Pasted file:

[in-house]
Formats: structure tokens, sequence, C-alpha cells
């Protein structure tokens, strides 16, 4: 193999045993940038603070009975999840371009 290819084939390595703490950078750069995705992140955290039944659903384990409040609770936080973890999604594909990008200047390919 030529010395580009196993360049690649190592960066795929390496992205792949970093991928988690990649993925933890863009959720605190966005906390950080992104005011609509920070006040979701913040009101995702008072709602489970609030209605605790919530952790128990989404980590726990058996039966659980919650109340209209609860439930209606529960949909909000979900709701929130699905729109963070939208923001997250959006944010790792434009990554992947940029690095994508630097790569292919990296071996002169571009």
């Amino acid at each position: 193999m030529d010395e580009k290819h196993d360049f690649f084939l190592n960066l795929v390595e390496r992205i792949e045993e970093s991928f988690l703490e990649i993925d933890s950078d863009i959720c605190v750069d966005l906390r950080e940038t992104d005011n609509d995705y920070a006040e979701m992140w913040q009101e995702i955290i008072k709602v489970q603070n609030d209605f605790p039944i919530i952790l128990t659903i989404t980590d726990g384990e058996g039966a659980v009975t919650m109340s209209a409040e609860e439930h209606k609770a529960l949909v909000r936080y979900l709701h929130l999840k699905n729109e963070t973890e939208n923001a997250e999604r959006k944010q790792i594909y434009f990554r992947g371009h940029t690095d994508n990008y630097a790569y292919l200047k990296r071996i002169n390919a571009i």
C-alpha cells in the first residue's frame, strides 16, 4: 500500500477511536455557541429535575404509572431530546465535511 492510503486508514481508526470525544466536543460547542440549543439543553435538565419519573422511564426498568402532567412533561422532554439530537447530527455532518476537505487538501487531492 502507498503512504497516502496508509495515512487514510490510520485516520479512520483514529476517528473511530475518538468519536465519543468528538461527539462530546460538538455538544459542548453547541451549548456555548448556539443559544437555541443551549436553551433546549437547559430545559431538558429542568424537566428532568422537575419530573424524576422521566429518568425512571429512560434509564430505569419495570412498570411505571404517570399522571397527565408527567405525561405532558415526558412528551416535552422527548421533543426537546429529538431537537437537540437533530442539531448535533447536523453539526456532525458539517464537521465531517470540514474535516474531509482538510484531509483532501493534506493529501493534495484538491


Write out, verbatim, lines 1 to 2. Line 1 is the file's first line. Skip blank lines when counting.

[in-house]
Formats: structure tokens, sequence, C-alpha cells